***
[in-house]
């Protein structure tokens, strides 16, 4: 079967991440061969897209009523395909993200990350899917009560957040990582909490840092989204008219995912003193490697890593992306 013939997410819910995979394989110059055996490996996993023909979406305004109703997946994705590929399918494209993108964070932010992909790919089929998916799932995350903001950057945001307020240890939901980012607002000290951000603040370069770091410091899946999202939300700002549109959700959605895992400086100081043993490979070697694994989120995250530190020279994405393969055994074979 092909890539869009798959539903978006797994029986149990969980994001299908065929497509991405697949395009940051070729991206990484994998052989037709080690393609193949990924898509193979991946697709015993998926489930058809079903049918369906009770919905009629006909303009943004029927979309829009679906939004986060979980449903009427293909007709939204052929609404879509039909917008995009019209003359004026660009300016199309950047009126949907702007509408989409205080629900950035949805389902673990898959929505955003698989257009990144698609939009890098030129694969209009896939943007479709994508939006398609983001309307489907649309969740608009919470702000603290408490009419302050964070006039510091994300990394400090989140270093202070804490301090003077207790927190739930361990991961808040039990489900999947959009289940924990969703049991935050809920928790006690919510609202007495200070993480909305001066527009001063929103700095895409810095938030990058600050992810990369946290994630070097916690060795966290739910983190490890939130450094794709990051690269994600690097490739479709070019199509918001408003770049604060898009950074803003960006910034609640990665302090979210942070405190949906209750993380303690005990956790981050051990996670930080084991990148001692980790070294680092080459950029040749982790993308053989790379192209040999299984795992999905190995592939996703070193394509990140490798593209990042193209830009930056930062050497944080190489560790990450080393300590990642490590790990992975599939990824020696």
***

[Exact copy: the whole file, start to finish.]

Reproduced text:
[in-house]
């Protein structure tokens, strides 16, 4: 079967991440061969897209009523395909993200990350899917009560957040990582909490840092989204008219995912003193490697890593992306 013939997410819910995979394989110059055996490996996993023909979406305004109703997946994705590929399918494209993108964070932010992909790919089929998916799932995350903001950057945001307020240890939901980012607002000290951000603040370069770091410091899946999202939300700002549109959700959605895992400086100081043993490979070697694994989120995250530190020279994405393969055994074979 092909890539869009798959539903978006797994029986149990969980994001299908065929497509991405697949395009940051070729991206990484994998052989037709080690393609193949990924898509193979991946697709015993998926489930058809079903049918369906009770919905009629006909303009943004029927979309829009679906939004986060979980449903009427293909007709939204052929609404879509039909917008995009019209003359004026660009300016199309950047009126949907702007509408989409205080629900950035949805389902673990898959929505955003698989257009990144698609939009890098030129694969209009896939943007479709994508939006398609983001309307489907649309969740608009919470702000603290408490009419302050964070006039510091994300990394400090989140270093202070804490301090003077207790927190739930361990991961808040039990489900999947959009289940924990969703049991935050809920928790006690919510609202007495200070993480909305001066527009001063929103700095895409810095938030990058600050992810990369946290994630070097916690060795966290739910983190490890939130450094794709990051690269994600690097490739479709070019199509918001408003770049604060898009950074803003960006910034609640990665302090979210942070405190949906209750993380303690005990956790981050051990996670930080084991990148001692980790070294680092080459950029040749982790993308053989790379192209040999299984795992999905190995592939996703070193394509990140490798593209990042193209830009930056930062050497944080190489560790990450080393300590990642490590790990992975599939990824020696």